Georgia Fourth Amendment Search and Seizure Law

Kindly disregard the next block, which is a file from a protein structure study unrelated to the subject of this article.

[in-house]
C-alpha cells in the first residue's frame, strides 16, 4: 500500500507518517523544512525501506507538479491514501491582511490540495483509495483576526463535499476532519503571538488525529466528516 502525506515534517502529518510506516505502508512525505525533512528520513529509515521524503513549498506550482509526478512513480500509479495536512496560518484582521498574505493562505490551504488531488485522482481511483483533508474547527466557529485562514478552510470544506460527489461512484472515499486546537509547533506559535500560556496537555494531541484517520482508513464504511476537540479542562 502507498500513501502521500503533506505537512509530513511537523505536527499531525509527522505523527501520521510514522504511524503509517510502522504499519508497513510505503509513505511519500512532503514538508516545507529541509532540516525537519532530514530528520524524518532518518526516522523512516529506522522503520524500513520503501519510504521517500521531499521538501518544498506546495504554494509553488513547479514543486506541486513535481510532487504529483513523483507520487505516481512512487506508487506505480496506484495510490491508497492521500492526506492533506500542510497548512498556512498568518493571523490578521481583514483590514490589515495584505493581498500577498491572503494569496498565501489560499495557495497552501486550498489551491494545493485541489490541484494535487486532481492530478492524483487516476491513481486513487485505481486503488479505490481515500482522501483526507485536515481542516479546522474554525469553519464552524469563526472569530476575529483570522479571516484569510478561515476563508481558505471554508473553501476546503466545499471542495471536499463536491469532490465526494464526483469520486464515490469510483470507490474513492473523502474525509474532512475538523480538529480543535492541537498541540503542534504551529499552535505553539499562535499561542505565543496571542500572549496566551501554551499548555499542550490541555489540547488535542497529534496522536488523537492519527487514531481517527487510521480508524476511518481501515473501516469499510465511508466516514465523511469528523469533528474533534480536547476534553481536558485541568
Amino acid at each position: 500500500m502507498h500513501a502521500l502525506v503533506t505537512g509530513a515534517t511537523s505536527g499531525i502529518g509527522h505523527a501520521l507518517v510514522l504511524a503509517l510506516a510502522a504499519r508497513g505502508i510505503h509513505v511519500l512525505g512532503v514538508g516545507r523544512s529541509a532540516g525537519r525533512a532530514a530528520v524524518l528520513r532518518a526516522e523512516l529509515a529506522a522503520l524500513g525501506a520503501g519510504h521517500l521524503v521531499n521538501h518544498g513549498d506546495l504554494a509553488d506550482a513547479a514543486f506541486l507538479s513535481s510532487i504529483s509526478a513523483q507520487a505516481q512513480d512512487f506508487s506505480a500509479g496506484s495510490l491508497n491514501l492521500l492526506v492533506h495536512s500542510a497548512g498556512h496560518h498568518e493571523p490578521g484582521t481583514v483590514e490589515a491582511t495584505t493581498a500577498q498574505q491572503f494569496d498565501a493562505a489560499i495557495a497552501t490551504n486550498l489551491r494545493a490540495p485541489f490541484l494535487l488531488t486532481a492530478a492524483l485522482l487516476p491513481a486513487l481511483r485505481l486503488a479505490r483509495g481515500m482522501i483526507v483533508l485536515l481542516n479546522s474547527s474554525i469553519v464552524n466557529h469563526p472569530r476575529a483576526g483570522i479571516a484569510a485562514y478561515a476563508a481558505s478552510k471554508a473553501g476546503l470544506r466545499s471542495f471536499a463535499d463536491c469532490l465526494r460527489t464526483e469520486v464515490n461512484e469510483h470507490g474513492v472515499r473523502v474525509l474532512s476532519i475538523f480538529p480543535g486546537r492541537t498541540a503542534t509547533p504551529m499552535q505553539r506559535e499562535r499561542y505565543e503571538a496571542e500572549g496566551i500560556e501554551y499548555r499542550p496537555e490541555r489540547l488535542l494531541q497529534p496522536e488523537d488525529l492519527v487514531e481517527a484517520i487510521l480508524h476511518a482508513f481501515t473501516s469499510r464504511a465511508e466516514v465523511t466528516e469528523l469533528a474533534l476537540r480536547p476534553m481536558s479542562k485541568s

In State v. Young, 234 Ga. 488 (216 SE2d 586) (1975), our Supreme Court noted that in applying Fourth Amendment search and seizure law, and the associated exclusionary rule, in a public school setting, three groups of actors exist: private individuals; governmental agents whose conduct constitutes state action covered by the Fourth Amendment; and law enforcement personnel who are governed by both the Fourth Amendment and the exclusionary rule. Id. at 493 (2). With reference to searches by private persons, there is no Fourth Amendment prohibition and therefore no occasion for applying the exclusionary rule. The third group, law enforcement officers, of course, are bound by the full panoply of Fourth Amendment rights and are subject to the application of the exclusionary rule. But the intermediate group, including public school officials, plainly are state officers whose action is state action bringing the Fourth Amendment into play; but they are not state law enforcement officials, with respect to whom the exclusionary rule is applied. Under State v. Young, supra, 234 Ga. at 488, if the school official acts without law enforcement involvement, the exclusionary rule does not apply, even if the official's conduct violates the Fourth Amendment. The violation results not in evidence suppression, but in some other remedy afforded by law, such as a civil damages claim. If police personnel become involved in the school action, however, a Fourth Amendment violation results in exclusion of the evidence. And for purposes of Young, a police officer assigned to work at a school as a school resource officer should be considered a law enforcement officer, not a school official.